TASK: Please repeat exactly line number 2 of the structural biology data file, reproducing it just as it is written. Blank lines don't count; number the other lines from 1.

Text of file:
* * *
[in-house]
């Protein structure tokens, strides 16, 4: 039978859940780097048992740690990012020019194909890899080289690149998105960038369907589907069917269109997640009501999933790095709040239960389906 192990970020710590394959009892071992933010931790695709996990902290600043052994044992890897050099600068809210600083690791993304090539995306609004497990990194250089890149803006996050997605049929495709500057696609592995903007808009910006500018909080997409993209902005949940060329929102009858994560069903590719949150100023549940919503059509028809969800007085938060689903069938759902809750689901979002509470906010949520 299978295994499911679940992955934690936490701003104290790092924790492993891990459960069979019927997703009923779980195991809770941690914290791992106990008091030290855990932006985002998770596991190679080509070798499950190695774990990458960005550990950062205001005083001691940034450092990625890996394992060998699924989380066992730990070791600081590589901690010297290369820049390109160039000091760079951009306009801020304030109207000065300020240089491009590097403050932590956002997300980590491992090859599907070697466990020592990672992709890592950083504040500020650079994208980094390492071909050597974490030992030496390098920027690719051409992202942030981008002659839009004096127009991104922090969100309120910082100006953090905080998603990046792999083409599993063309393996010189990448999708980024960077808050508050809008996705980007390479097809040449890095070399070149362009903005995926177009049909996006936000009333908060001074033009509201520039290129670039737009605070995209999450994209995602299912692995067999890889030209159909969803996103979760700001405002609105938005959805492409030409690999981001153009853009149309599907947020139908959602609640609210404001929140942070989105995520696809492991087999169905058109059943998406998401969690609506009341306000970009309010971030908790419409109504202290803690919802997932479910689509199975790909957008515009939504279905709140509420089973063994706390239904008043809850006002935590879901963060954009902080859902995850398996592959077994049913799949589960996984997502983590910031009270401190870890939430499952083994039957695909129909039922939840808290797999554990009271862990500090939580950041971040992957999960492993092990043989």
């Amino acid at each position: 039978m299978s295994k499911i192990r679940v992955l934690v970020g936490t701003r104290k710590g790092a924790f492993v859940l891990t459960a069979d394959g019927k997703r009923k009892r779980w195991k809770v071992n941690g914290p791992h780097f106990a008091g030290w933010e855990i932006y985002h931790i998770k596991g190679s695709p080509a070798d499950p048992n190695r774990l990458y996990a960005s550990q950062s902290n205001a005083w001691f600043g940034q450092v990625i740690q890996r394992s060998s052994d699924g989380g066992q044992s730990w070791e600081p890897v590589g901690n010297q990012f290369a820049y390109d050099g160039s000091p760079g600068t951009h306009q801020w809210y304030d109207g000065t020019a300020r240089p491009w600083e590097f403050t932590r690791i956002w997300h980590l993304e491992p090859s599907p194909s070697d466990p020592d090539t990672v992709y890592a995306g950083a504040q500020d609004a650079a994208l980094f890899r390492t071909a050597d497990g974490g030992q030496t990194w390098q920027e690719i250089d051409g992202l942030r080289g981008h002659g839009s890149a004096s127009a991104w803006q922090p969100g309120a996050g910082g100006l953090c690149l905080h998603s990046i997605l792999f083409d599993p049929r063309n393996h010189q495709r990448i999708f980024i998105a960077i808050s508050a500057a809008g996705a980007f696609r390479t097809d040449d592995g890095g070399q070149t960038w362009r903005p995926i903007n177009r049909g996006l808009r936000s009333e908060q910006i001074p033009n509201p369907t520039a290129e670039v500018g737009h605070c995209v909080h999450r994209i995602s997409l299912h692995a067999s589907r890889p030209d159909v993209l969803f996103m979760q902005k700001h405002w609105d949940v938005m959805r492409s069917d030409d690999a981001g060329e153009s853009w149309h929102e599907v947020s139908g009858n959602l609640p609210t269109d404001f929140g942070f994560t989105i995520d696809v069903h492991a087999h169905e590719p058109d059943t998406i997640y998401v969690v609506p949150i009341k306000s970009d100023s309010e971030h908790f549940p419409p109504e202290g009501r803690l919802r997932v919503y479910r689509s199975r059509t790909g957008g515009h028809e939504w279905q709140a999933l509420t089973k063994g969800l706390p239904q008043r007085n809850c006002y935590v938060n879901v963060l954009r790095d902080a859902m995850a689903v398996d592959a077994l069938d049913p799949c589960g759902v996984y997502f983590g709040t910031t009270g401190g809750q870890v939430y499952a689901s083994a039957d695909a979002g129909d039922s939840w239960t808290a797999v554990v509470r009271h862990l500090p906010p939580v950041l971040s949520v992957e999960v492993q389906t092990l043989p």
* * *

């Protein structure tokens, strides 16, 4: 039978859940780097048992740690990012020019194909890899080289690149998105960038369907589907069917269109997640009501999933790095709040239960389906 192990970020710590394959009892071992933010931790695709996990902290600043052994044992890897050099600068809210600083690791993304090539995306609004497990990194250089890149803006996050997605049929495709500057696609592995903007808009910006500018909080997409993209902005949940060329929102009858994560069903590719949150100023549940919503059509028809969800007085938060689903069938759902809750689901979002509470906010949520 299978295994499911679940992955934690936490701003104290790092924790492993891990459960069979019927997703009923779980195991809770941690914290791992106990008091030290855990932006985002998770596991190679080509070798499950190695774990990458960005550990950062205001005083001691940034450092990625890996394992060998699924989380066992730990070791600081590589901690010297290369820049390109160039000091760079951009306009801020304030109207000065300020240089491009590097403050932590956002997300980590491992090859599907070697466990020592990672992709890592950083504040500020650079994208980094390492071909050597974490030992030496390098920027690719051409992202942030981008002659839009004096127009991104922090969100309120910082100006953090905080998603990046792999083409599993063309393996010189990448999708980024960077808050508050809008996705980007390479097809040449890095070399070149362009903005995926177009049909996006936000009333908060001074033009509201520039290129670039737009605070995209999450994209995602299912692995067999890889030209159909969803996103979760700001405002609105938005959805492409030409690999981001153009853009149309599907947020139908959602609640609210404001929140942070989105995520696809492991087999169905058109059943998406998401969690609506009341306000970009309010971030908790419409109504202290803690919802997932479910689509199975790909957008515009939504279905709140509420089973063994706390239904008043809850006002935590879901963060954009902080859902995850398996592959077994049913799949589960996984997502983590910031009270401190870890939430499952083994039957695909129909039922939840808290797999554990009271862990500090939580950041971040992957999960492993092990043989």